Preheat the oven to 180˚C. Grease and line a loaf tin. Beat the butter, sugar, and salted caramel buttercream together until soft and fluffy, then whisk in the eggs followed by the mashed bananas. Sift together the flour and bicarbonate of soda, fold into the batter, then fold in the milk. Bake for around 45 minutes until risen and a skewer comes out clean. Leave to cool, and wrap up overnight. Tastes best the next day (if you can wait that long!).

Fruits of the Forest Cheesecake

Thank goodness the weather decided to perk up a little bit this week. I was starting to get horribly down in the dumps about the rain, but a little time out in the countryside, some sunshine, and of course, loads of sleep, have worked their magic.

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This cheesecake was one of the desserts I made for the housewarming party. I love unbaked cheesecakes for their simplicity, creamy texture and deliciousness. In fact, I love them so much I’m not sure I’ll ever go back to making the baked kind!

Anyway, at the housewarming party itself I never got round to taking a photo of the cheesecake, but it went down very well, and I still had plenty of ingredients leftover, so I of course, made it again.

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It was quite dark by the time I finished making it, so out came my camera to attempt some artificial light photography. I’m pretty pleased with the results!

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It’s just right for a crowd. I’d probably size it down by half if I was baking it again for just two – A and I managed to manfully eat our way through a large slice every day for a week.

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I’m a bit cheesecaked out at the moment, but as the festive season gets closer and closer I will be excited about thinking up some other variations, including peanut butter, baileys or even a spicy ginger version. Yum.

Summer Berries and Cream Cake

Small happy thoughts towards the end to the rather wet summer…

A fresh coat of scarlet paint on my toenails, an upcoming trip to the Royal Opera House, the anticipation of annual leave in just a few weeks time, and with it, opportunities to go and explore the beautiful South Downs.

More in the present (or rather, the past, by the time this post goes up) is the prospect of delicious cake. I have lost count of how many times I have baked variations on a theme of sponge cake this summer. The combination of buttery sponge, cream and fresh fruit has an utterly delicious scent and is just irresistable to a cake-fiend like me.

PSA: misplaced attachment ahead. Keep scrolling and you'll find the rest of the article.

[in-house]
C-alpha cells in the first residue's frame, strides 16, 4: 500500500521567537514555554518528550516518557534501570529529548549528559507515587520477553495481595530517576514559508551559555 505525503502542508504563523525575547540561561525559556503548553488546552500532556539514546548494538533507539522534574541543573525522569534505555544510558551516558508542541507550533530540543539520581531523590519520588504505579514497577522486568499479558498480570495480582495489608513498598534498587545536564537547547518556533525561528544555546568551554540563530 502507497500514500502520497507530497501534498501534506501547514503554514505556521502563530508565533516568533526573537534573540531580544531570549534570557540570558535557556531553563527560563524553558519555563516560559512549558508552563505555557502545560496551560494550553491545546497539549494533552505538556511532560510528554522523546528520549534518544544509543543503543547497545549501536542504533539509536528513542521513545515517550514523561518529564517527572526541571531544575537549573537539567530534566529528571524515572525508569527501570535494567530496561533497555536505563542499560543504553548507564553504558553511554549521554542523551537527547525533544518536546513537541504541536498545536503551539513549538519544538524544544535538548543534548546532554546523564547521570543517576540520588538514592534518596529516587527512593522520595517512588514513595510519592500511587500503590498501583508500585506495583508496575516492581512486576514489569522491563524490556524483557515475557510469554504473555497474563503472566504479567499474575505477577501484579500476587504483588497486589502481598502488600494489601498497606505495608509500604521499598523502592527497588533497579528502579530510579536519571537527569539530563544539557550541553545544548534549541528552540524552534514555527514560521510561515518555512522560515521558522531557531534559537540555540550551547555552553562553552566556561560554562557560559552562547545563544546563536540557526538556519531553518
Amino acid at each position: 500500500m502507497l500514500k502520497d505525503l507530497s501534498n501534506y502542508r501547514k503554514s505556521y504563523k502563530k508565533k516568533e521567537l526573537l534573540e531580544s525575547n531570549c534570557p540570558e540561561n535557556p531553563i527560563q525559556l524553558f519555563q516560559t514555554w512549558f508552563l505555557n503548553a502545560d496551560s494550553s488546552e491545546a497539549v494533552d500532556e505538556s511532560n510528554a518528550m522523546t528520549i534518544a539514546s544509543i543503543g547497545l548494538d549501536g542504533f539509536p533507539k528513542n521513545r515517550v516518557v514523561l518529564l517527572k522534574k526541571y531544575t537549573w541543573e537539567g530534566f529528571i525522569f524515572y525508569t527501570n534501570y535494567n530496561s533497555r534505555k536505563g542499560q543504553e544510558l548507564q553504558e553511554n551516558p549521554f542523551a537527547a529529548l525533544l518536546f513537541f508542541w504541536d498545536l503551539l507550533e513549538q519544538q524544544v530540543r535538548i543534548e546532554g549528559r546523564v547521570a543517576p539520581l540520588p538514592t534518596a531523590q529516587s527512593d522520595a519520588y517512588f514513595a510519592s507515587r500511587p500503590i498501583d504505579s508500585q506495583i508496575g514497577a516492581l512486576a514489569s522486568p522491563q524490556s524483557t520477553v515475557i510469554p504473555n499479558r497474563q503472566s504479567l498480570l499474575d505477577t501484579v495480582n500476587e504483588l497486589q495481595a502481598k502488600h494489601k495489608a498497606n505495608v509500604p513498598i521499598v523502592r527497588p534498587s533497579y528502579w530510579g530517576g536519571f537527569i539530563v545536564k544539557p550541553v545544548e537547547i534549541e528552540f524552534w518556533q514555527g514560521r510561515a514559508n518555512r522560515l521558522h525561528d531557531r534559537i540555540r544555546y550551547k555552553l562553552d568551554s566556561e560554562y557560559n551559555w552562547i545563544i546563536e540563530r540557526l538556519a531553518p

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On the bank holiday weekend, A and I held our first flatwarming party. I went bake-crazy and made a grand sum of two kinds of macarons, a lemon and raspberry cake filled with lemon curd, raspberry jam and cream cheese, pumpkin pie, mixed berry cheesecake, and two kinds of chocolate tiffin. Then after all that, I had a wobble when the cheesecake base went soggy, made a second cheesecake, a backup sponge cake, and bought a pear tart from the patisserie just in case all the above wasn’t enough.

I think the moral of this story is don’t make quite so much next time!

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My parents ended up being the recipients of this, the backup cake, and very tasty it was too. It’s a very simple victoria sponge, unflavoured, and filled with whipped double cream, raspberry jam, and topped with a profusion of late summer fruit. I overwhipped the cream so it looks aesthetically less pretty, but actually I prefer it that way in terms of taste and texture.

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I was surprised to find out that my parents’ lawn was a lush verdant green, rather than the scorched gold I tend to expect at this time of year. One positive from the excessive amount of rain lately.

Sadly I didn’t actually take any pictures of the bakes at the housewarming itself! I’ll definitely be making the lemon sponge again though, as the pink lemon curd in the centre was just so girlishly pleasing. Summer might be coming to an end, but the cakes are just going to keep coming!